“The America I know and also love is where my baby won’t have to face a ‘Death Panel” so the bureaucrats can decide on their level of productivity in society. A system like this is downright evil.”
          “Maybe they do things like that in the foreign country that is close to my home town near Russia. Sometimes in the early morning my husband and I can see Russia from our patio, at least it looks like Russia, lot of snow, mountains and it’s very cold, much like our state. I know that I can deal with that Putin fella, after all, he’s practically a neighbor to us.”
          “I, over the years, have learned about different countries. I used to hustle over the U.S. border to go to Canada for our health care. It was better there, over the border and so, now I think, isn’t that strange. It’s a bit of ironocity.”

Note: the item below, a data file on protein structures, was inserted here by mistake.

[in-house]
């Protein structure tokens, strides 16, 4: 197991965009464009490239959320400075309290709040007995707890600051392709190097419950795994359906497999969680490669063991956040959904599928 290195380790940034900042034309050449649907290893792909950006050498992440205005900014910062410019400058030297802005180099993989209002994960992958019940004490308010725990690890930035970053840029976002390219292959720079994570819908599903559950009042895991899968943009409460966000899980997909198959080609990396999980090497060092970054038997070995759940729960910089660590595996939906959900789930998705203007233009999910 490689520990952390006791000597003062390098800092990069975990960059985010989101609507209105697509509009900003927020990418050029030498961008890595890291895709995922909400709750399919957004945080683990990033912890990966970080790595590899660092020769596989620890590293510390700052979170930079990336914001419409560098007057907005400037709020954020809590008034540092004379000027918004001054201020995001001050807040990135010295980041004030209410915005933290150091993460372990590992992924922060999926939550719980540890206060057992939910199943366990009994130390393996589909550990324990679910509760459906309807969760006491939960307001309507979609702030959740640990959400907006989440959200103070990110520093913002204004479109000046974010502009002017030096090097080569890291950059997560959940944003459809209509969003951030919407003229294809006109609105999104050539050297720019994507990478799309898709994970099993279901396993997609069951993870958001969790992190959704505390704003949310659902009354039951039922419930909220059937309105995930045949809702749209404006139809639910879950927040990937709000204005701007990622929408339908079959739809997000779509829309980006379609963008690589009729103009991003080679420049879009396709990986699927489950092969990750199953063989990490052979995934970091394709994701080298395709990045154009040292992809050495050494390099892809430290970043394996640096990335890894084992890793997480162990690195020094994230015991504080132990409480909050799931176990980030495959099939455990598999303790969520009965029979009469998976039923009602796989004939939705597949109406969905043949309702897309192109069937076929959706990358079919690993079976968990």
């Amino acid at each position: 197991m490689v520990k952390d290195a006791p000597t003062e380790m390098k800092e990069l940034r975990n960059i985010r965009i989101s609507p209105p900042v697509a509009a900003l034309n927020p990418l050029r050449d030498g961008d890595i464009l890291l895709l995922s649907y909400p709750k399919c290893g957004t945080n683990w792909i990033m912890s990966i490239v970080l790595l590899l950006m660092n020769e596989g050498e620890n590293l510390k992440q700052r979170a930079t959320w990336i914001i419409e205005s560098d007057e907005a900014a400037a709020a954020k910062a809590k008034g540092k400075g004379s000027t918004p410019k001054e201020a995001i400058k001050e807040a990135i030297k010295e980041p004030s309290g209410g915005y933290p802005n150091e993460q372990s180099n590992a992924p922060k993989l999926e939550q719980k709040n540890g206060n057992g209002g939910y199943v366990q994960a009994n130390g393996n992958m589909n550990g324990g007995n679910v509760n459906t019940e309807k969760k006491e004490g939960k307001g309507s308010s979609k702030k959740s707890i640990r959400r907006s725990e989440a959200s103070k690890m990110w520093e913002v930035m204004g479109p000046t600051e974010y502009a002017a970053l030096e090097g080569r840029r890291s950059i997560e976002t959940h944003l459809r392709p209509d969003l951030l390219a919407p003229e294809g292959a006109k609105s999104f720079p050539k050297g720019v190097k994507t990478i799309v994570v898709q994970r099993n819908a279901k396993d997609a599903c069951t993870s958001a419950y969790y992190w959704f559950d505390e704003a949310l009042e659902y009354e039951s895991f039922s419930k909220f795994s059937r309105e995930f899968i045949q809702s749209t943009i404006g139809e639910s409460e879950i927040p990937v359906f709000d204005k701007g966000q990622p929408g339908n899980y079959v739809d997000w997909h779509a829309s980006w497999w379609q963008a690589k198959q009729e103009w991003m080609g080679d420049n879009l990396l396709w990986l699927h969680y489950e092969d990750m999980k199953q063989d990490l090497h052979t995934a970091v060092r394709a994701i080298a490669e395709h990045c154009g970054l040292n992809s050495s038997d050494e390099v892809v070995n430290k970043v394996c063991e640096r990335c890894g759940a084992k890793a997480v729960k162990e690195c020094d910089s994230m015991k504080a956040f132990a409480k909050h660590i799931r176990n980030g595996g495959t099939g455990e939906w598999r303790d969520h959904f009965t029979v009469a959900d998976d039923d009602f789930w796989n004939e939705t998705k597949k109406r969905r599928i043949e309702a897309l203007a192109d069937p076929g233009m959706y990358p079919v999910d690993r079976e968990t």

“On our national level the President’s ‘Department of Law,’ there in the White House, should look closer at some of the things that their people there are doing. You know, taking a closer look at the principalness and justocity of their actions.”
          “As far as my daughter and “The Dancing With the Stars,” goes, I am so very proud of her vote resulting. And she is correct when she stated that if she won it was like giving the middle finger to all those who hate, both her and me. And I do want to thank all those Tea Party people and their friends who voted for my daughter’s dancing. This proves how great America is.”